I was startled on one occasion to look up while heading to the grocery store and seeing a frogmouth (which the locals pronounce frogma'ath because why not) watching me with that pissed off look. I have a pic of it somewhere. In the meantime here's a later pic I took at a zoo.
not the frogmouth I saw in a tree while getting groceries
My point is, I loved the birds, not just frogma'ath. There were carrawongs that fought constantly - one of them purposefully slapped me with its wing-tip as it swept low overhead. There were the cockatoos that sounded a bit like flying car alarms. There were the cheery little lorikeets, thieving and begging by our kitchen window (and sometimes in it). And genuine Egyptian ibises strutting in the park. And giant fruit bats that wait, scratch that.
understanding the Aussie
Figuring out Australians became something of a hobby while I was there, because it ain't easy. Here are some themes, from a Canadian perspective:
- The Australians profess that it's better to be "down on your luck than high on yourself". I believe this stems from working class English culture, or possibly Ireland. (It differs from New Scotland, sorry Canada, which has as its fundamental sentiment: never invest in anything, no matter how much you need it.) The Australians profess to despise pretense. Which is refreshing, and admirable. If inconsistent with the Aussie snobbishness about things like coffee and wine, or their state's version of football, or the just-so and rather stilted pub culture. In practice, self-styled elites are still the elites, and their similarities across countries and cultures are greater than their differences. Canada has three varieties of elites: Montreal/Ottawa, Toronto, and Vancouver. The Aussie types are like Vancouverites; you'll spot these broken Aussie minorities quickly enough and get on with the rest, who are like Maritimers, or perhaps rural prairie folk.
- No worries, mate, she'll be right. Some things have an almost tropical speed, in Australia. You can't count on returned phone calls, you can expect delays and missed schedules in the travel, and even housing construction seems somewhat lackadaisical. For instance, a number of Sydneysiders - including some of my co-workers - had extensive housing damage from what struck me as merely average rainstorms. This happened on a fairly regular basis. But everyone expects this, and just says, "No dramas" with a shrug. It's actually something I'd like imported to Canada (in moderation). Whenever something goes off the rails in Canada, there's no end of drama.
- Aussie, Aussie, Aussie, Oy Oy Oy. This Aussie sports slogan - like almost everything else, borrowed from elsewhere (in this case an English 'footie' chant) was the constant refrain during the Olympics in '00. It's incredibly on-the-nose, but get used to it, my friend.
- The Australians have adopted the Italian disdain for filtered coffee, God bless them, and have espresso instead. They've also adopted the European love of fine wine making. The average Aussie knows way more about wine than the average Canadian, and is really spoiled due to the quality of the local stuff.
- In certain ways, the Australians have somehow developed in the same direction as the Americans. With their generosity; can-do attitude (another thing I'd like to see imported to Canada); broad local accents; monolithic cultural attitudes; unapologetic bigotries; and touchy national pride. That pride is one of the strongest themes I found upon arrival. You can't be in Australia for more than a couple of days before someone asks, "So what do you think about Australia?" (Sort of the local variant on a Canadian apologizing about the weather, I suppose). Again, just roll with it.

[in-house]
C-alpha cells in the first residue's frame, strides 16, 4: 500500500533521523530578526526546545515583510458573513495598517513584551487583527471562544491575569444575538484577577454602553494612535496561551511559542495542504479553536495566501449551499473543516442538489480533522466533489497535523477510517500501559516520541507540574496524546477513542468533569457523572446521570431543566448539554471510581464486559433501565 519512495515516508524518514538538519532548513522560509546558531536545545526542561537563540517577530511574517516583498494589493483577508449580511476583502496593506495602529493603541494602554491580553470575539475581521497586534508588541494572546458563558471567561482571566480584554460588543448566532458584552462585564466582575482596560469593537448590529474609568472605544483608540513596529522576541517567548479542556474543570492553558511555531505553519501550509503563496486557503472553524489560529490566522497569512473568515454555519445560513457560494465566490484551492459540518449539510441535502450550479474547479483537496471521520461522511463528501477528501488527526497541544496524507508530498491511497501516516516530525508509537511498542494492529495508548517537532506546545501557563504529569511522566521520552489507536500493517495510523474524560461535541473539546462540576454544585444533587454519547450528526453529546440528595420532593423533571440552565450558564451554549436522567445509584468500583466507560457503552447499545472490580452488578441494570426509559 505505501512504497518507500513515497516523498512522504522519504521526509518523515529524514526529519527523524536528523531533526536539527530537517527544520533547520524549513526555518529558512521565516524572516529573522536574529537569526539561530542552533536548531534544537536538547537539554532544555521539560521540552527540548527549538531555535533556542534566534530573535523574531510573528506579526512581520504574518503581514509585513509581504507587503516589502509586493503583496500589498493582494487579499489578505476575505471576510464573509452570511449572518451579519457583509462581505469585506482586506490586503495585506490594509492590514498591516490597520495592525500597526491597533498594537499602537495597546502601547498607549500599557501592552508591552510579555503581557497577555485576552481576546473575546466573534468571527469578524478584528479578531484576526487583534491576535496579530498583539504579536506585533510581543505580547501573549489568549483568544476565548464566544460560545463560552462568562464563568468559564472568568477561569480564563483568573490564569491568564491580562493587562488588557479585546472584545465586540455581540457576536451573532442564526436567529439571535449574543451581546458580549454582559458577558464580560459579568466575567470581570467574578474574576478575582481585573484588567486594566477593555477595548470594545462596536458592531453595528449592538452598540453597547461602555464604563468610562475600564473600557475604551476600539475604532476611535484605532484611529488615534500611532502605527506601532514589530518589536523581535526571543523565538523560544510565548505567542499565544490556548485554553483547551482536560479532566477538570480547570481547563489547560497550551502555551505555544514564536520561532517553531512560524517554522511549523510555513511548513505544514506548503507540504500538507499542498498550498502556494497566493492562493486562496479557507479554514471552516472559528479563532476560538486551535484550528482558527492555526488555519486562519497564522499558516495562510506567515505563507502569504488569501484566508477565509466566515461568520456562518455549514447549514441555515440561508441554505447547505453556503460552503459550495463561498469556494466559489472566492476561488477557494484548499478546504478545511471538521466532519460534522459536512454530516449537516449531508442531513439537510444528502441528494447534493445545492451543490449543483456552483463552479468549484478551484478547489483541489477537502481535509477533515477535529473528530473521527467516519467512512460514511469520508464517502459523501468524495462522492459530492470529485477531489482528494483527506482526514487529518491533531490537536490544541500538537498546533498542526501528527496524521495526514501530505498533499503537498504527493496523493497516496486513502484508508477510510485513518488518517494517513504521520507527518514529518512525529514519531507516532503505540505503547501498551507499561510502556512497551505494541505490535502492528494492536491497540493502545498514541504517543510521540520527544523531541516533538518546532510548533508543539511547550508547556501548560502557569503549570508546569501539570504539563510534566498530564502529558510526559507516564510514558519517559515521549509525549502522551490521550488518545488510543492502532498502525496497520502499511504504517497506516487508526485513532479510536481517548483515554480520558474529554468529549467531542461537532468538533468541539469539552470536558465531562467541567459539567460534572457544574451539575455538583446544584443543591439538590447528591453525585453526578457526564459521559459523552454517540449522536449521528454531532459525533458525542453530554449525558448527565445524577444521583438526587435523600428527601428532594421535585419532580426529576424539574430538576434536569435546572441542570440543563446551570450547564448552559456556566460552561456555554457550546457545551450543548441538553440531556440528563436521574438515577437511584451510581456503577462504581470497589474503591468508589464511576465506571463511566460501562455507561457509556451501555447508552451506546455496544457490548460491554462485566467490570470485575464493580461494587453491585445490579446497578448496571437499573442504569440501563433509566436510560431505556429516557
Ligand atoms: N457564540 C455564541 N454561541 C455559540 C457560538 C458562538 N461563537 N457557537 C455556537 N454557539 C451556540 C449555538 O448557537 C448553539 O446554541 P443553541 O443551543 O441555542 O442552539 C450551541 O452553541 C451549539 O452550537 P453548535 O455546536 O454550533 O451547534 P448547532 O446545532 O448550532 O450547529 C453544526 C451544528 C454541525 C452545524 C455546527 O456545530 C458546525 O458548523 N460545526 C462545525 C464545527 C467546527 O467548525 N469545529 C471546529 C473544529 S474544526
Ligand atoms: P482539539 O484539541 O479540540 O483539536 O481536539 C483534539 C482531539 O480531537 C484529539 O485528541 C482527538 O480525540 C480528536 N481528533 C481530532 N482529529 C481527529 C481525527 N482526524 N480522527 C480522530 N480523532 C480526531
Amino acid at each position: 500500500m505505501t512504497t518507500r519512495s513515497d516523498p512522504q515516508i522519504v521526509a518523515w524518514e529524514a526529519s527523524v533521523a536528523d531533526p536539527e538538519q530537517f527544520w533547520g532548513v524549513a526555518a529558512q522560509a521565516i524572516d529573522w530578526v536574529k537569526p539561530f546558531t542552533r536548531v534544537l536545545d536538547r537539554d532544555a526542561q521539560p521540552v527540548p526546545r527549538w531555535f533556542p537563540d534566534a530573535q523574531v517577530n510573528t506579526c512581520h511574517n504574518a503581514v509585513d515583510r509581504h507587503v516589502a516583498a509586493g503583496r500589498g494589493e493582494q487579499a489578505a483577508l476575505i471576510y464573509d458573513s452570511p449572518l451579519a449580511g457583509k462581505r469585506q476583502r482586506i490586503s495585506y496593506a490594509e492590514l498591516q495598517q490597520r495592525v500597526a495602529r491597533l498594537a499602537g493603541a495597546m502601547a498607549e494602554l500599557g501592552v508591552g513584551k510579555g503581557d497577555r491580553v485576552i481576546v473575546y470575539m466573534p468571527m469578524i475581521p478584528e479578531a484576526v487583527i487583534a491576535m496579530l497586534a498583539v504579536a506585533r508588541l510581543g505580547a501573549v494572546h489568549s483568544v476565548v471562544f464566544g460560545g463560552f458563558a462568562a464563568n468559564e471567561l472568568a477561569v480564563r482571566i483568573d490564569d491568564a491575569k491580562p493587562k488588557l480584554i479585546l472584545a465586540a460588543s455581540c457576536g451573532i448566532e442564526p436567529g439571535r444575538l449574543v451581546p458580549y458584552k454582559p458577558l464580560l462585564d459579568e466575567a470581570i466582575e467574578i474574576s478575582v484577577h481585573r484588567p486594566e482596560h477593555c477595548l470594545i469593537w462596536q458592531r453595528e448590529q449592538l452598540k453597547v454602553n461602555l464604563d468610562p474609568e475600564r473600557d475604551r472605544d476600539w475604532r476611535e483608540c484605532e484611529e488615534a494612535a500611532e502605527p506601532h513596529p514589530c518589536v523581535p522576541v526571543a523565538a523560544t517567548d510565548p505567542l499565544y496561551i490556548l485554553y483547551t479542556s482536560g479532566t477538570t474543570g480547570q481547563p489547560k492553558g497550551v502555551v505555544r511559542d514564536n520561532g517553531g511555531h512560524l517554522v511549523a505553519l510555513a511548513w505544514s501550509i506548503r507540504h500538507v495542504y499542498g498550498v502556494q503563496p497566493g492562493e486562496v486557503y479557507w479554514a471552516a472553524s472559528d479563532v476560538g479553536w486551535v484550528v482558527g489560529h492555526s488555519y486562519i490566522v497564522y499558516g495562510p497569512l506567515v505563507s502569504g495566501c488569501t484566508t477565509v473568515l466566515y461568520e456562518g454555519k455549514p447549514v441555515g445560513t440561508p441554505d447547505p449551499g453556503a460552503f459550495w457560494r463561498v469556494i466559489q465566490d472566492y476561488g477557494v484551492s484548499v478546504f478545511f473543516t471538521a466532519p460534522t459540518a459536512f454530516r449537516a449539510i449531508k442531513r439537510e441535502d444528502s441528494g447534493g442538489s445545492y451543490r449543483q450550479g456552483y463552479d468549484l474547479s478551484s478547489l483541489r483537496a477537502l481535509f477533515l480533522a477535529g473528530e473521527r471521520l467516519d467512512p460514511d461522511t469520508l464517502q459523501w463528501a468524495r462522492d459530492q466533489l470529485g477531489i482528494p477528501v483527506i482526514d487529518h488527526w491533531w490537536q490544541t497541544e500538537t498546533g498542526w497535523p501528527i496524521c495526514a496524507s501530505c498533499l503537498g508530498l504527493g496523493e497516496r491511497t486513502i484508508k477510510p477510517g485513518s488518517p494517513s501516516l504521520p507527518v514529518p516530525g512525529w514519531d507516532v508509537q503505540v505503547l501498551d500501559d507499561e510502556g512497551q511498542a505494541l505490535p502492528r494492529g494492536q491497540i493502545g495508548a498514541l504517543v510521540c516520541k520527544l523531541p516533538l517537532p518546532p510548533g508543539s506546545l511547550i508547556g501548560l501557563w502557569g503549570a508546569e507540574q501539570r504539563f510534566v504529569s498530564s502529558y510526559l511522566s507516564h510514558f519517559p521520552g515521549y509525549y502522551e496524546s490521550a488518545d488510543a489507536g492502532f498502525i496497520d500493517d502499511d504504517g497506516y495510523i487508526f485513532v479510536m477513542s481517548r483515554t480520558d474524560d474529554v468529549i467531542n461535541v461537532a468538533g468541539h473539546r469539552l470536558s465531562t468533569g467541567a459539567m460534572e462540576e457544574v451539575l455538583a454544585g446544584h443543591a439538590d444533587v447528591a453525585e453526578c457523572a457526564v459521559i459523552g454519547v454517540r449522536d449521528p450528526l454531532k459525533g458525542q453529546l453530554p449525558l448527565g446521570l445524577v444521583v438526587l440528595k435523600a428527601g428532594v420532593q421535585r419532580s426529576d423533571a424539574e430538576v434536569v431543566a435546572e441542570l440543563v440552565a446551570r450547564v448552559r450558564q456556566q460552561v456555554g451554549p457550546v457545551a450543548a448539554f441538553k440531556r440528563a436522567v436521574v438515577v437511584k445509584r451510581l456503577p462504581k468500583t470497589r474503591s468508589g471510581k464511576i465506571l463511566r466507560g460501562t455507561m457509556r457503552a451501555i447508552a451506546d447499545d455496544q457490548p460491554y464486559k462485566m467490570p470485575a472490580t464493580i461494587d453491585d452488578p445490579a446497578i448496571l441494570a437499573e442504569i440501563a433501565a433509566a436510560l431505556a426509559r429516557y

- Being an artist in Australia is way more interesting than it is in Canada, from what I can tell: in Canada it's more about your lifestyle and how you dress and giving the impression that you use heroine. In Australia it seems to have more to do with producing art, and having that treated as a normal way to earn a living.
- Aussies have a reputation for being easy-going, but I think this is a myth. I think, rather, that they have a subconscious determination to keep things simple that results in a similar effect. I'm a big fan of simplicity myself, but carried over some cultural things I was unaware of that were off-putting to Aussies. Australians are put off, for instance, by any elaboration in communication. For instance, if you're asking for help or (God help you) service, they get bored if you tell them why you want something. This contrasts with the situation in Canada, where locals would be more sympathetic if that context (the "why") were there. I suspect that in Canada our elaboration comes from the French. Aussies struck me as liking all arrangements to carry the least possible overhead. 'Don't you bother', and 'she'll be right' are the by-words of Aussie interaction.
I enjoyed my time in Australia. I was there for 16 months and saw something of all of the states and territories except for Tasmania (which struck me as a bit Canadian, anyway). I met a lot of people, and despite sometimes hanging our with other foreigners (my only attempt at surfing was with an American friend, for instance), I enjoyed the company of The Aussie. I have many fine memories and I look back on it as a time that helped me prepare for living in Japan, which I would do on the long term not once but twice. Thank you, Australia.